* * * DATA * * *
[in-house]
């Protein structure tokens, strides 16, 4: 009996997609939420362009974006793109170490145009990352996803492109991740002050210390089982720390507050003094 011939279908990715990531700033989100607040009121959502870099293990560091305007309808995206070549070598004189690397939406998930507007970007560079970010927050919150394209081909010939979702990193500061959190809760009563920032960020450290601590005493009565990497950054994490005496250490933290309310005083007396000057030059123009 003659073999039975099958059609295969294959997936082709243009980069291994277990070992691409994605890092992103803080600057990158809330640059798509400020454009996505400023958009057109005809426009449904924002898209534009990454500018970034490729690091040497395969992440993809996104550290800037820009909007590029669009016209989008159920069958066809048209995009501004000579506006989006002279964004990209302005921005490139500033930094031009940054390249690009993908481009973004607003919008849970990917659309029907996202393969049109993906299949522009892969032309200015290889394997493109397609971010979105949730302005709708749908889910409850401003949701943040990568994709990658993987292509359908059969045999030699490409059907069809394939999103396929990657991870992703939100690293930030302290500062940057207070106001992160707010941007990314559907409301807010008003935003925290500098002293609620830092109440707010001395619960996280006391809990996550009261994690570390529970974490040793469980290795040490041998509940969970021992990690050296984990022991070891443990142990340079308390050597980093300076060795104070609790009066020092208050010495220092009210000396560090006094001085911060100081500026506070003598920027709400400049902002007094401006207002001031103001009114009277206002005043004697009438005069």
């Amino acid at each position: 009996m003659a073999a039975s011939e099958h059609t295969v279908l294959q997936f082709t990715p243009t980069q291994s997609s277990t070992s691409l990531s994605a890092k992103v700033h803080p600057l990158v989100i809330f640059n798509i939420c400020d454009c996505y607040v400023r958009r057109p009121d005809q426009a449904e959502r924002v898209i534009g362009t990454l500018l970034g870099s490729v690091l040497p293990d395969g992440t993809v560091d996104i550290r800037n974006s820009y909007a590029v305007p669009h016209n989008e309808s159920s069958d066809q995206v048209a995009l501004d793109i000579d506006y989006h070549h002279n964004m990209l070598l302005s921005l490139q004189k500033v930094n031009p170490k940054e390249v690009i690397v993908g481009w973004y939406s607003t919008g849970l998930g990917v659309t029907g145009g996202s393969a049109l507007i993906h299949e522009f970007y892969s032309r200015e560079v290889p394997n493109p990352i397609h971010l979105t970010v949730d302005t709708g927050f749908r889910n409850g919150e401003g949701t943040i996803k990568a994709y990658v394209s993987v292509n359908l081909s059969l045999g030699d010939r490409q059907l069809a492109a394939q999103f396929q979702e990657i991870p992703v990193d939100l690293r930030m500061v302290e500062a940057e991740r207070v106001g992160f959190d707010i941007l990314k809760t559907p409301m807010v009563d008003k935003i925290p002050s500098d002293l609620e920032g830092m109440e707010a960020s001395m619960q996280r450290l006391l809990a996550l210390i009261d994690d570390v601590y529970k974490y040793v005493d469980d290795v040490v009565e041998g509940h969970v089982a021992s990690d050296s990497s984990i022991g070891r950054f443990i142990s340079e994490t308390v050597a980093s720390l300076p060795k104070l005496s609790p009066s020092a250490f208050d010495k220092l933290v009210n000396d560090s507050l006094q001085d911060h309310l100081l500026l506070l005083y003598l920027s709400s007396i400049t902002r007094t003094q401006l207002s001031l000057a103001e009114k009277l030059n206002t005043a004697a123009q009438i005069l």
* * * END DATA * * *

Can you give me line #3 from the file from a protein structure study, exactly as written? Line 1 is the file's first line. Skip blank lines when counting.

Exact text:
């Amino acid at each position: 009996m003659a073999a039975s011939e099958h059609t295969v279908l294959q997936f082709t990715p243009t980069q291994s997609s277990t070992s691409l990531s994605a890092k992103v700033h803080p600057l990158v989100i809330f640059n798509i939420c400020d454009c996505y607040v400023r958009r057109p009121d005809q426009a449904e959502r924002v898209i534009g362009t990454l500018l970034g870099s490729v690091l040497p293990d395969g992440t993809v560091d996104i550290r800037n974006s820009y909007a590029v305007p669009h016209n989008e309808s159920s069958d066809q995206v048209a995009l501004d793109i000579d506006y989006h070549h002279n964004m990209l070598l302005s921005l490139q004189k500033v930094n031009p170490k940054e390249v690009i690397v993908g481009w973004y939406s607003t919008g849970l998930g990917v659309t029907g145009g996202s393969a049109l507007i993906h299949e522009f970007y892969s032309r200015e560079v290889p394997n493109p990352i397609h971010l979105t970010v949730d302005t709708g927050f749908r889910n409850g919150e401003g949701t943040i996803k990568a994709y990658v394209s993987v292509n359908l081909s059969l045999g030699d010939r490409q059907l069809a492109a394939q999103f396929q979702e990657i991870p992703v990193d939100l690293r930030m500061v302290e500062a940057e991740r207070v106001g992160f959190d707010i941007l990314k809760t559907p409301m807010v009563d008003k935003i925290p002050s500098d002293l609620e920032g830092m109440e707010a960020s001395m619960q996280r450290l006391l809990a996550l210390i009261d994690d570390v601590y529970k974490y040793v005493d469980d290795v040490v009565e041998g509940h969970v089982a021992s990690d050296s990497s984990i022991g070891r950054f443990i142990s340079e994490t308390v050597a980093s720390l300076p060795k104070l005496s609790p009066s020092a250490f208050d010495k220092l933290v009210n000396d560090s507050l006094q001085d911060h309310l100081l500026l506070l005083y003598l920027s709400s007396i400049t902002r007094t003094q401006l207002s001031l000057a103001e009114k009277l030059n206002t005043a004697a123009q009438i005069l």